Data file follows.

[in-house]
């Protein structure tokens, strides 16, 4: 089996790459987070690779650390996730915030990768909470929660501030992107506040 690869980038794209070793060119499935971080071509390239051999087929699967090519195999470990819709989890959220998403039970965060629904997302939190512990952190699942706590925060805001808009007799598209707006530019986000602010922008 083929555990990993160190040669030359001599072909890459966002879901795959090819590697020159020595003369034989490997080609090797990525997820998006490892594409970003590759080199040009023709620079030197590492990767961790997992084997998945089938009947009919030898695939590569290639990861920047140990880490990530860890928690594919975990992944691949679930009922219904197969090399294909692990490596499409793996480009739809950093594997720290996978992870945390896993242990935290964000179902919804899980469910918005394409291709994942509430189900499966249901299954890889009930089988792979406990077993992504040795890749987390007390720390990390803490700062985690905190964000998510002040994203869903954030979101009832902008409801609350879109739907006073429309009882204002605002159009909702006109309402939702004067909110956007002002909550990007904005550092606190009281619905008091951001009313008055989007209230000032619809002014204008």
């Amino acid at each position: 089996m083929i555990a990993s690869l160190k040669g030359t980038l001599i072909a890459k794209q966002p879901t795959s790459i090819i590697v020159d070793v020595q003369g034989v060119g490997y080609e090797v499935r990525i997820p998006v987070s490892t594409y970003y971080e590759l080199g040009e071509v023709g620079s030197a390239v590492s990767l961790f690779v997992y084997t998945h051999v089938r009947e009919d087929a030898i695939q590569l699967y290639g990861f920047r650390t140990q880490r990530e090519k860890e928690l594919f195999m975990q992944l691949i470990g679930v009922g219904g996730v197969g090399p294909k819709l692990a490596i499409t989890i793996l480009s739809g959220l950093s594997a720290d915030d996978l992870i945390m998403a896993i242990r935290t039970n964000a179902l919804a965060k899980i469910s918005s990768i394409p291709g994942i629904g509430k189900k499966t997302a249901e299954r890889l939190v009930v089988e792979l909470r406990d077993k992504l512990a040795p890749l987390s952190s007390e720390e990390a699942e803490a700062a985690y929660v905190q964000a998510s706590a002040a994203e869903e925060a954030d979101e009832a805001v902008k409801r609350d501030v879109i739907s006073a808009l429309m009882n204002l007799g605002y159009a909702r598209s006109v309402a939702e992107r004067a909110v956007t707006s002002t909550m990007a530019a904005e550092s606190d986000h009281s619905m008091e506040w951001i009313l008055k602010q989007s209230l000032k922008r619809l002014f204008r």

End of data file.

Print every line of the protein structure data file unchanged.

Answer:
[in-house]
């Protein structure tokens, strides 16, 4: 089996790459987070690779650390996730915030990768909470929660501030992107506040 690869980038794209070793060119499935971080071509390239051999087929699967090519195999470990819709989890959220998403039970965060629904997302939190512990952190699942706590925060805001808009007799598209707006530019986000602010922008 083929555990990993160190040669030359001599072909890459966002879901795959090819590697020159020595003369034989490997080609090797990525997820998006490892594409970003590759080199040009023709620079030197590492990767961790997992084997998945089938009947009919030898695939590569290639990861920047140990880490990530860890928690594919975990992944691949679930009922219904197969090399294909692990490596499409793996480009739809950093594997720290996978992870945390896993242990935290964000179902919804899980469910918005394409291709994942509430189900499966249901299954890889009930089988792979406990077993992504040795890749987390007390720390990390803490700062985690905190964000998510002040994203869903954030979101009832902008409801609350879109739907006073429309009882204002605002159009909702006109309402939702004067909110956007002002909550990007904005550092606190009281619905008091951001009313008055989007209230000032619809002014204008």
């Amino acid at each position: 089996m083929i555990a990993s690869l160190k040669g030359t980038l001599i072909a890459k794209q966002p879901t795959s790459i090819i590697v020159d070793v020595q003369g034989v060119g490997y080609e090797v499935r990525i997820p998006v987070s490892t594409y970003y971080e590759l080199g040009e071509v023709g620079s030197a390239v590492s990767l961790f690779v997992y084997t998945h051999v089938r009947e009919d087929a030898i695939q590569l699967y290639g990861f920047r650390t140990q880490r990530e090519k860890e928690l594919f195999m975990q992944l691949i470990g679930v009922g219904g996730v197969g090399p294909k819709l692990a490596i499409t989890i793996l480009s739809g959220l950093s594997a720290d915030d996978l992870i945390m998403a896993i242990r935290t039970n964000a179902l919804a965060k899980i469910s918005s990768i394409p291709g994942i629904g509430k189900k499966t997302a249901e299954r890889l939190v009930v089988e792979l909470r406990d077993k992504l512990a040795p890749l987390s952190s007390e720390e990390a699942e803490a700062a985690y929660v905190q964000a998510s706590a002040a994203e869903e925060a954030d979101e009832a805001v902008k409801r609350d501030v879109i739907s006073a808009l429309m009882n204002l007799g605002y159009a909702r598209s006109v309402a939702e992107r004067a909110v956007t707006s002002t909550m990007a530019a904005e550092s606190d986000h009281s619905m008091e506040w951001i009313l008055k602010q989007s209230l000032k922008r619809l002014f204008r």